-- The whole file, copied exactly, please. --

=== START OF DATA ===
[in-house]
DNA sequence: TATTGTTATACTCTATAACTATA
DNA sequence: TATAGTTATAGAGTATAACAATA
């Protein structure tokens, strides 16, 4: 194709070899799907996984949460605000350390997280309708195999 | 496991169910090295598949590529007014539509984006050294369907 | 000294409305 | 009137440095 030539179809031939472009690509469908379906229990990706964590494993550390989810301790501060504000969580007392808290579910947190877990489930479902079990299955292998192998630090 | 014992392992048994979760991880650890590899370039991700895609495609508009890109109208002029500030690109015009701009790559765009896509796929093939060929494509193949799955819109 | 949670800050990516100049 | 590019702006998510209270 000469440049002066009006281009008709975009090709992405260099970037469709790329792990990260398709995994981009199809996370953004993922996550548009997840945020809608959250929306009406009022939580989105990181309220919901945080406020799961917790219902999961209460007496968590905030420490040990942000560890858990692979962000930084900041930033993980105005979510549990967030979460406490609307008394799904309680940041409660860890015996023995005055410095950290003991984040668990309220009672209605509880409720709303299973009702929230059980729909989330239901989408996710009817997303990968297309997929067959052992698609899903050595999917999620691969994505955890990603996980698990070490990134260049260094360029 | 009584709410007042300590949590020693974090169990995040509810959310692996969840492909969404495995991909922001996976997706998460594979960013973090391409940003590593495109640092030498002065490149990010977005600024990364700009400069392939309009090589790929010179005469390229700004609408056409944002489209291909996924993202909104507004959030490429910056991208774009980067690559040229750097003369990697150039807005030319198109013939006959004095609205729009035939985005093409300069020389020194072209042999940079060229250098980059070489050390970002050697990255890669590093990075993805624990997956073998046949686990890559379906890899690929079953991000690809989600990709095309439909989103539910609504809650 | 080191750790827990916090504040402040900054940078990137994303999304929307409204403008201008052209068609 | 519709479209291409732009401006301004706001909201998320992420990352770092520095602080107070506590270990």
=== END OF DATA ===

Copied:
[in-house]
DNA sequence: TATTGTTATACTCTATAACTATA
DNA sequence: TATAGTTATAGAGTATAACAATA
């Protein structure tokens, strides 16, 4: 194709070899799907996984949460605000350390997280309708195999 | 496991169910090295598949590529007014539509984006050294369907 | 000294409305 | 009137440095 030539179809031939472009690509469908379906229990990706964590494993550390989810301790501060504000969580007392808290579910947190877990489930479902079990299955292998192998630090 | 014992392992048994979760991880650890590899370039991700895609495609508009890109109208002029500030690109015009701009790559765009896509796929093939060929494509193949799955819109 | 949670800050990516100049 | 590019702006998510209270 000469440049002066009006281009008709975009090709992405260099970037469709790329792990990260398709995994981009199809996370953004993922996550548009997840945020809608959250929306009406009022939580989105990181309220919901945080406020799961917790219902999961209460007496968590905030420490040990942000560890858990692979962000930084900041930033993980105005979510549990967030979460406490609307008394799904309680940041409660860890015996023995005055410095950290003991984040668990309220009672209605509880409720709303299973009702929230059980729909989330239901989408996710009817997303990968297309997929067959052992698609899903050595999917999620691969994505955890990603996980698990070490990134260049260094360029 | 009584709410007042300590949590020693974090169990995040509810959310692996969840492909969404495995991909922001996976997706998460594979960013973090391409940003590593495109640092030498002065490149990010977005600024990364700009400069392939309009090589790929010179005469390229700004609408056409944002489209291909996924993202909104507004959030490429910056991208774009980067690559040229750097003369990697150039807005030319198109013939006959004095609205729009035939985005093409300069020389020194072209042999940079060229250098980059070489050390970002050697990255890669590093990075993805624990997956073998046949686990890559379906890899690929079953991000690809989600990709095309439909989103539910609504809650 | 080191750790827990916090504040402040900054940078990137994303999304929307409204403008201008052209068609 | 519709479209291409732009401006301004706001909201998320992420990352770092520095602080107070506590270990």